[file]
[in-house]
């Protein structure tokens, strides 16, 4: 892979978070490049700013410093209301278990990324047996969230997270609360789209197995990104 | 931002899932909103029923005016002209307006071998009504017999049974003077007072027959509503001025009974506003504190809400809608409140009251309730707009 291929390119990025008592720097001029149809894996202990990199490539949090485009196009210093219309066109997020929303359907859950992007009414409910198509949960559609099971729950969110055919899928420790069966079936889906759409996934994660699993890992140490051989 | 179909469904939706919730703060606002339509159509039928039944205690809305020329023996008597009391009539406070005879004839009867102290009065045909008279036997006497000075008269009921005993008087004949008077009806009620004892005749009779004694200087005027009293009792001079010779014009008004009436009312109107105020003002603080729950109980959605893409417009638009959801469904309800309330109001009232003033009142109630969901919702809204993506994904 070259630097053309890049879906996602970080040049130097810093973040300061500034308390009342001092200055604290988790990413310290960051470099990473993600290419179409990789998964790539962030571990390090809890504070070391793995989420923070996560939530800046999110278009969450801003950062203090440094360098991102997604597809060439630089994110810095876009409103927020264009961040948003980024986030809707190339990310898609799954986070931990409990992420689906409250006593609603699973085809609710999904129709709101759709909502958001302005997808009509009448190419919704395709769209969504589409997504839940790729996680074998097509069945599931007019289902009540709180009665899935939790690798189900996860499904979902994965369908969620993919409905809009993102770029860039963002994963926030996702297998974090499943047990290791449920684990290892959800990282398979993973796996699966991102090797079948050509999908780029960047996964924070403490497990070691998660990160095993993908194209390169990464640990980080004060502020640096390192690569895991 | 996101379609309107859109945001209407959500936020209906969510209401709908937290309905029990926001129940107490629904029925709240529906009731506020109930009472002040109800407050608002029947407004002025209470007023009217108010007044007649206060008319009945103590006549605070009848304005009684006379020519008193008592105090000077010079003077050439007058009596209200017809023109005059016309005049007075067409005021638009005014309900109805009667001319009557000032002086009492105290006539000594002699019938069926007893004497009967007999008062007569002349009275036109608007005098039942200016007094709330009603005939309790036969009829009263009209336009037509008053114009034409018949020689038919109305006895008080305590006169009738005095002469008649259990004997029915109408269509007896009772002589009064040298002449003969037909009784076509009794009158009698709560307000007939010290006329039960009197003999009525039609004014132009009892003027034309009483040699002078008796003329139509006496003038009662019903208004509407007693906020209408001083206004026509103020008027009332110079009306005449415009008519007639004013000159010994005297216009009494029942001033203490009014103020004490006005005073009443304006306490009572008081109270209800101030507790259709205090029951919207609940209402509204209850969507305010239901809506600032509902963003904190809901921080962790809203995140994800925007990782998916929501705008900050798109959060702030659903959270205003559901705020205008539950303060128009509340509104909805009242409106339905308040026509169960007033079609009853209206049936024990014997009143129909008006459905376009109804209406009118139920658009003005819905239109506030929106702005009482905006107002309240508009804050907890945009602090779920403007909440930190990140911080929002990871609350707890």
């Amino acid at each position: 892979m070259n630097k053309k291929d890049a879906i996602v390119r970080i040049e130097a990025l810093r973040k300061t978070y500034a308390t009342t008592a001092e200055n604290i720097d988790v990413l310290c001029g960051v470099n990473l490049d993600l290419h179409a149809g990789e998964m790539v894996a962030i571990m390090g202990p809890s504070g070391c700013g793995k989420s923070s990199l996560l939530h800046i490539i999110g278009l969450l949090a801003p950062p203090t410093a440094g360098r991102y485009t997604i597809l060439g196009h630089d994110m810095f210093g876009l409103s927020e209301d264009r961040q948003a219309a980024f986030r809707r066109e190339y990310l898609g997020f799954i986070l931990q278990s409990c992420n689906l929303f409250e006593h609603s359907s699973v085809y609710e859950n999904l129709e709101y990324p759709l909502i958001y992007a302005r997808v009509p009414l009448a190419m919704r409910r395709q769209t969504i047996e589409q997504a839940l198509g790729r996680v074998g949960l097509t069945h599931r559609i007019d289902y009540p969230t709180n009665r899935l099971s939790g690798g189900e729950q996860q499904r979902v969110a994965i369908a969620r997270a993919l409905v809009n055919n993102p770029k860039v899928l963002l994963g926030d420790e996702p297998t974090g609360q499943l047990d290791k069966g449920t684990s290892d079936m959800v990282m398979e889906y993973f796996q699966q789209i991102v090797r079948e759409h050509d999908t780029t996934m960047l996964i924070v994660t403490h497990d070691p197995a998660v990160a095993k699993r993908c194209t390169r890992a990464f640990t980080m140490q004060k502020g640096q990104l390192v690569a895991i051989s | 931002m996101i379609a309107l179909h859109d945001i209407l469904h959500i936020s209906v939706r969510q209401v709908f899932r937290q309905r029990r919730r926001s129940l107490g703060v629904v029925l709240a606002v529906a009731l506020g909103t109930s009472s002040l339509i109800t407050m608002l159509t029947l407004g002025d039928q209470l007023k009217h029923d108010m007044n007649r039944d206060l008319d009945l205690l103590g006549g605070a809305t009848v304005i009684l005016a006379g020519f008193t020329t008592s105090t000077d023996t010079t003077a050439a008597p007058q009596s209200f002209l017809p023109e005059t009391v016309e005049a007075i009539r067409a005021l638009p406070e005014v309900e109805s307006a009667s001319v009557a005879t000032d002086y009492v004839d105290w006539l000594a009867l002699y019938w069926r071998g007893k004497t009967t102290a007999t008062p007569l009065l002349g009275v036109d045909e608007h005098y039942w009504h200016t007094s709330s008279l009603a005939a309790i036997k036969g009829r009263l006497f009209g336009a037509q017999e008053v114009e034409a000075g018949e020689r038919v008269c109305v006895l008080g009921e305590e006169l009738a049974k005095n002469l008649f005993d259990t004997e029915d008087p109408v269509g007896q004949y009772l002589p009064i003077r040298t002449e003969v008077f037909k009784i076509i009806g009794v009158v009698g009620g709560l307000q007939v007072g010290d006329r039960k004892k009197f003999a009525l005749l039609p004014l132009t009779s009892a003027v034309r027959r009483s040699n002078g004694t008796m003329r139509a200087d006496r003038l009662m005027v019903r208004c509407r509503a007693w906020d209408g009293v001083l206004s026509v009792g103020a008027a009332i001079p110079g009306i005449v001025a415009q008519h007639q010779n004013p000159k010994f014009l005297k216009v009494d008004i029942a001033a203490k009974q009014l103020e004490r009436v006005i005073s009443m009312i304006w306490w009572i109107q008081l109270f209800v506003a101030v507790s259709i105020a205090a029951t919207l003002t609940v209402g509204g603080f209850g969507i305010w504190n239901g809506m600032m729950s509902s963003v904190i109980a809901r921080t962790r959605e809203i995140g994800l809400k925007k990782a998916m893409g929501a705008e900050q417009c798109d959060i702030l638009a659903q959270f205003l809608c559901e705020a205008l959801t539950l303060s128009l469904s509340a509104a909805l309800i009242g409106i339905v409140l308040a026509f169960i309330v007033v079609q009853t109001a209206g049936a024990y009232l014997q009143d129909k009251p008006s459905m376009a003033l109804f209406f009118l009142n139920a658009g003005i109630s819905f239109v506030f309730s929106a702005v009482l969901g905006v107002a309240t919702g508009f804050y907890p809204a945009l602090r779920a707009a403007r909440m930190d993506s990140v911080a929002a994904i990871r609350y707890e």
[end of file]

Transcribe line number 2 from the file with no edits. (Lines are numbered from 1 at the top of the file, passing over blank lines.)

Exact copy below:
């Protein structure tokens, strides 16, 4: 892979978070490049700013410093209301278990990324047996969230997270609360789209197995990104 | 931002899932909103029923005016002209307006071998009504017999049974003077007072027959509503001025009974506003504190809400809608409140009251309730707009 291929390119990025008592720097001029149809894996202990990199490539949090485009196009210093219309066109997020929303359907859950992007009414409910198509949960559609099971729950969110055919899928420790069966079936889906759409996934994660699993890992140490051989 | 179909469904939706919730703060606002339509159509039928039944205690809305020329023996008597009391009539406070005879004839009867102290009065045909008279036997006497000075008269009921005993008087004949008077009806009620004892005749009779004694200087005027009293009792001079010779014009008004009436009312109107105020003002603080729950109980959605893409417009638009959801469904309800309330109001009232003033009142109630969901919702809204993506994904 070259630097053309890049879906996602970080040049130097810093973040300061500034308390009342001092200055604290988790990413310290960051470099990473993600290419179409990789998964790539962030571990390090809890504070070391793995989420923070996560939530800046999110278009969450801003950062203090440094360098991102997604597809060439630089994110810095876009409103927020264009961040948003980024986030809707190339990310898609799954986070931990409990992420689906409250006593609603699973085809609710999904129709709101759709909502958001302005997808009509009448190419919704395709769209969504589409997504839940790729996680074998097509069945599931007019289902009540709180009665899935939790690798189900996860499904979902994965369908969620993919409905809009993102770029860039963002994963926030996702297998974090499943047990290791449920684990290892959800990282398979993973796996699966991102090797079948050509999908780029960047996964924070403490497990070691998660990160095993993908194209390169990464640990980080004060502020640096390192690569895991 | 996101379609309107859109945001209407959500936020209906969510209401709908937290309905029990926001129940107490629904029925709240529906009731506020109930009472002040109800407050608002029947407004002025209470007023009217108010007044007649206060008319009945103590006549605070009848304005009684006379020519008193008592105090000077010079003077050439007058009596209200017809023109005059016309005049007075067409005021638009005014309900109805009667001319009557000032002086009492105290006539000594002699019938069926007893004497009967007999008062007569002349009275036109608007005098039942200016007094709330009603005939309790036969009829009263009209336009037509008053114009034409018949020689038919109305006895008080305590006169009738005095002469008649259990004997029915109408269509007896009772002589009064040298002449003969037909009784076509009794009158009698709560307000007939010290006329039960009197003999009525039609004014132009009892003027034309009483040699002078008796003329139509006496003038009662019903208004509407007693906020209408001083206004026509103020008027009332110079009306005449415009008519007639004013000159010994005297216009009494029942001033203490009014103020004490006005005073009443304006306490009572008081109270209800101030507790259709205090029951919207609940209402509204209850969507305010239901809506600032509902963003904190809901921080962790809203995140994800925007990782998916929501705008900050798109959060702030659903959270205003559901705020205008539950303060128009509340509104909805009242409106339905308040026509169960007033079609009853209206049936024990014997009143129909008006459905376009109804209406009118139920658009003005819905239109506030929106702005009482905006107002309240508009804050907890945009602090779920403007909440930190990140911080929002990871609350707890």